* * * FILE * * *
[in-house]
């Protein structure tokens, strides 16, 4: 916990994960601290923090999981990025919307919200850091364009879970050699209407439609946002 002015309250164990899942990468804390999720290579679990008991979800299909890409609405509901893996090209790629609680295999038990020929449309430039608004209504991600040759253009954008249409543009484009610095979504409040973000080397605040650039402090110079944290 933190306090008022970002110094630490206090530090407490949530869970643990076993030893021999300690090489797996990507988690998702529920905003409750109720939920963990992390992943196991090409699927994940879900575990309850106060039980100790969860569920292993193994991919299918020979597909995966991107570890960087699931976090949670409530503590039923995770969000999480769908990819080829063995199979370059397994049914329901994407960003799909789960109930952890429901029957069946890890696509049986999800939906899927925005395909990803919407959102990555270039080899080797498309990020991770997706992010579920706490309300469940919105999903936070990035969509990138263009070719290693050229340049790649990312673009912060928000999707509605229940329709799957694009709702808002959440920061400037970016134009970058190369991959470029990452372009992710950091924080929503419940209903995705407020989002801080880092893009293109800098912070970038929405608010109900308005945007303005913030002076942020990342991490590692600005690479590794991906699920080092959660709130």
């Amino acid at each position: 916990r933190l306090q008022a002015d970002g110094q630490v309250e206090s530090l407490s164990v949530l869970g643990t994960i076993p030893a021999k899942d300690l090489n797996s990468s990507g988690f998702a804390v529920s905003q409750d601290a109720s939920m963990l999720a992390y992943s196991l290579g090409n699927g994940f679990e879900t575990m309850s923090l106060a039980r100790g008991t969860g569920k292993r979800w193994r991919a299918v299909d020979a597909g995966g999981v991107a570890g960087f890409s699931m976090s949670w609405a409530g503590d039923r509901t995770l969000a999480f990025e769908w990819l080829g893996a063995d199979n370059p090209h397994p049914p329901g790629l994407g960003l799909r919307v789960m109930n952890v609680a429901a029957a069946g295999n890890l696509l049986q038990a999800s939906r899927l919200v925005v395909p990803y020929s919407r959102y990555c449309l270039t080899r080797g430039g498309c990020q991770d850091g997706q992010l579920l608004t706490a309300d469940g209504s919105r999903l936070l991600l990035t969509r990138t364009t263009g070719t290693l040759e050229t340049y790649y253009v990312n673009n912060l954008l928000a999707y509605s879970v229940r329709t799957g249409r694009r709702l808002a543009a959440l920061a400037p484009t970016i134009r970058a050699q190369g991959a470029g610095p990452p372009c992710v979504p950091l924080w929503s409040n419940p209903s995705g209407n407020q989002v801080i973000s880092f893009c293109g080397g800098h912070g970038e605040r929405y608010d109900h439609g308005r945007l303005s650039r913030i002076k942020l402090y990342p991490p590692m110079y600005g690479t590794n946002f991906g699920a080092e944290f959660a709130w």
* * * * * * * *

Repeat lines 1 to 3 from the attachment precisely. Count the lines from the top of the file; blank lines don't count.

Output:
[in-house]
């Protein structure tokens, strides 16, 4: 916990994960601290923090999981990025919307919200850091364009879970050699209407439609946002 002015309250164990899942990468804390999720290579679990008991979800299909890409609405509901893996090209790629609680295999038990020929449309430039608004209504991600040759253009954008249409543009484009610095979504409040973000080397605040650039402090110079944290 933190306090008022970002110094630490206090530090407490949530869970643990076993030893021999300690090489797996990507988690998702529920905003409750109720939920963990992390992943196991090409699927994940879900575990309850106060039980100790969860569920292993193994991919299918020979597909995966991107570890960087699931976090949670409530503590039923995770969000999480769908990819080829063995199979370059397994049914329901994407960003799909789960109930952890429901029957069946890890696509049986999800939906899927925005395909990803919407959102990555270039080899080797498309990020991770997706992010579920706490309300469940919105999903936070990035969509990138263009070719290693050229340049790649990312673009912060928000999707509605229940329709799957694009709702808002959440920061400037970016134009970058190369991959470029990452372009992710950091924080929503419940209903995705407020989002801080880092893009293109800098912070970038929405608010109900308005945007303005913030002076942020990342991490590692600005690479590794991906699920080092959660709130």
């Amino acid at each position: 916990r933190l306090q008022a002015d970002g110094q630490v309250e206090s530090l407490s164990v949530l869970g643990t994960i076993p030893a021999k899942d300690l090489n797996s990468s990507g988690f998702a804390v529920s905003q409750d601290a109720s939920m963990l999720a992390y992943s196991l290579g090409n699927g994940f679990e879900t575990m309850s923090l106060a039980r100790g008991t969860g569920k292993r979800w193994r991919a299918v299909d020979a597909g995966g999981v991107a570890g960087f890409s699931m976090s949670w609405a409530g503590d039923r509901t995770l969000a999480f990025e769908w990819l080829g893996a063995d199979n370059p090209h397994p049914p329901g790629l994407g960003l799909r919307v789960m109930n952890v609680a429901a029957a069946g295999n890890l696509l049986q038990a999800s939906r899927l919200v925005v395909p990803y020929s919407r959102y990555c449309l270039t080899r080797g430039g498309c990020q991770d850091g997706q992010l579920l608004t706490a309300d469940g209504s919105r999903l936070l991600l990035t969509r990138t364009t263009g070719t290693l040759e050229t340049y790649y253009v990312n673009n912060l954008l928000a999707y509605s879970v229940r329709t799957g249409r694009r709702l808002a543009a959440l920061a400037p484009t970016i134009r970058a050699q190369g991959a470029g610095p990452p372009c992710v979504p950091l924080w929503s409040n419940p209903s995705g209407n407020q989002v801080i973000s880092f893009c293109g080397g800098h912070g970038e605040r929405y608010d109900h439609g308005r945007l303005s650039r913030i002076k942020l402090y990342p991490p590692m110079y600005g690479t590794n946002f991906g699920a080092e944290f959660a709130w």